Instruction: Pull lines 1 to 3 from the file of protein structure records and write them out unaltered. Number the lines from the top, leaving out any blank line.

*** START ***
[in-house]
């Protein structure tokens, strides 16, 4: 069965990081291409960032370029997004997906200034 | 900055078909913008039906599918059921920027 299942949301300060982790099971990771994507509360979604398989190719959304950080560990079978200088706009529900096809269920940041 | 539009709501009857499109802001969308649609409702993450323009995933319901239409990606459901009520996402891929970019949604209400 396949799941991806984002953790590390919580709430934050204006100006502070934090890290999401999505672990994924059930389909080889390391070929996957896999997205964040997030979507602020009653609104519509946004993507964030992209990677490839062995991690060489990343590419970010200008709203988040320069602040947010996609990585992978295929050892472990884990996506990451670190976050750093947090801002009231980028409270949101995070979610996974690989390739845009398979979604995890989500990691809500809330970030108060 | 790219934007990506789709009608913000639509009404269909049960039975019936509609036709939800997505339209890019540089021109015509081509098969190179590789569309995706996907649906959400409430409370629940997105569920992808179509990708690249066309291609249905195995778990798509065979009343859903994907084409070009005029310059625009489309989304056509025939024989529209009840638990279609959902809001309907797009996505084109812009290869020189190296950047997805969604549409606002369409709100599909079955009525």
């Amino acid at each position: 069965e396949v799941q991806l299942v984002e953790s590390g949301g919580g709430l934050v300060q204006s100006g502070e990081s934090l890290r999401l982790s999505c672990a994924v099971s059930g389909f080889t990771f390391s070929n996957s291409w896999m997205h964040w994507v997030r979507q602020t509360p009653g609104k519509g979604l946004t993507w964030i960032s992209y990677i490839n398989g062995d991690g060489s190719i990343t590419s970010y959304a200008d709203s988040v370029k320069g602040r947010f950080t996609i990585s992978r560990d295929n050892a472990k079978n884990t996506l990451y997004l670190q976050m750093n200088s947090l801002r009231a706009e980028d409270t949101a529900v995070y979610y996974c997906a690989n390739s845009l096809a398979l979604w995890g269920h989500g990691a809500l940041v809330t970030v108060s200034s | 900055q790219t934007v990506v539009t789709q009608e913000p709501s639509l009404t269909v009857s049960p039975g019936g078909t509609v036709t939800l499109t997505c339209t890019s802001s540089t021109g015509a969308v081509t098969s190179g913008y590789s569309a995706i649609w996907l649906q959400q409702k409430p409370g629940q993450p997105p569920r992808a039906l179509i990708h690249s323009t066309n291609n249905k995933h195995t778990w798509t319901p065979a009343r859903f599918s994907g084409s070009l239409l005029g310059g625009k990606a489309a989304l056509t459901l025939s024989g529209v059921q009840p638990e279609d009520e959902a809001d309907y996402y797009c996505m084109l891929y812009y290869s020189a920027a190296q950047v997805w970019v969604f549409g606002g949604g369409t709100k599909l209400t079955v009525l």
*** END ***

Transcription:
[in-house]
């Protein structure tokens, strides 16, 4: 069965990081291409960032370029997004997906200034 | 900055078909913008039906599918059921920027 299942949301300060982790099971990771994507509360979604398989190719959304950080560990079978200088706009529900096809269920940041 | 539009709501009857499109802001969308649609409702993450323009995933319901239409990606459901009520996402891929970019949604209400 396949799941991806984002953790590390919580709430934050204006100006502070934090890290999401999505672990994924059930389909080889390391070929996957896999997205964040997030979507602020009653609104519509946004993507964030992209990677490839062995991690060489990343590419970010200008709203988040320069602040947010996609990585992978295929050892472990884990996506990451670190976050750093947090801002009231980028409270949101995070979610996974690989390739845009398979979604995890989500990691809500809330970030108060 | 790219934007990506789709009608913000639509009404269909049960039975019936509609036709939800997505339209890019540089021109015509081509098969190179590789569309995706996907649906959400409430409370629940997105569920992808179509990708690249066309291609249905195995778990798509065979009343859903994907084409070009005029310059625009489309989304056509025939024989529209009840638990279609959902809001309907797009996505084109812009290869020189190296950047997805969604549409606002369409709100599909079955009525």
């Amino acid at each position: 069965e396949v799941q991806l299942v984002e953790s590390g949301g919580g709430l934050v300060q204006s100006g502070e990081s934090l890290r999401l982790s999505c672990a994924v099971s059930g389909f080889t990771f390391s070929n996957s291409w896999m997205h964040w994507v997030r979507q602020t509360p009653g609104k519509g979604l946004t993507w964030i960032s992209y990677i490839n398989g062995d991690g060489s190719i990343t590419s970010y959304a200008d709203s988040v370029k320069g602040r947010f950080t996609i990585s992978r560990d295929n050892a472990k079978n884990t996506l990451y997004l670190q976050m750093n200088s947090l801002r009231a706009e980028d409270t949101a529900v995070y979610y996974c997906a690989n390739s845009l096809a398979l979604w995890g269920h989500g990691a809500l940041v809330t970030v108060s200034s | 900055q790219t934007v990506v539009t789709q009608e913000p709501s639509l009404t269909v009857s049960p039975g019936g078909t509609v036709t939800l499109t997505c339209t890019s802001s540089t021109g015509a969308v081509t098969s190179g913008y590789s569309a995706i649609w996907l649906q959400q409702k409430p409370g629940q993450p997105p569920r992808a039906l179509i990708h690249s323009t066309n291609n249905k995933h195995t778990w798509t319901p065979a009343r859903f599918s994907g084409s070009l239409l005029g310059g625009k990606a489309a989304l056509t459901l025939s024989g529209v059921q009840p638990e279609d009520e959902a809001d309907y996402y797009c996505m084109l891929y812009y290869s020189a920027a190296q950047v997805w970019v969604f549409g606002g949604g369409t709100k599909l209400t079955v009525l």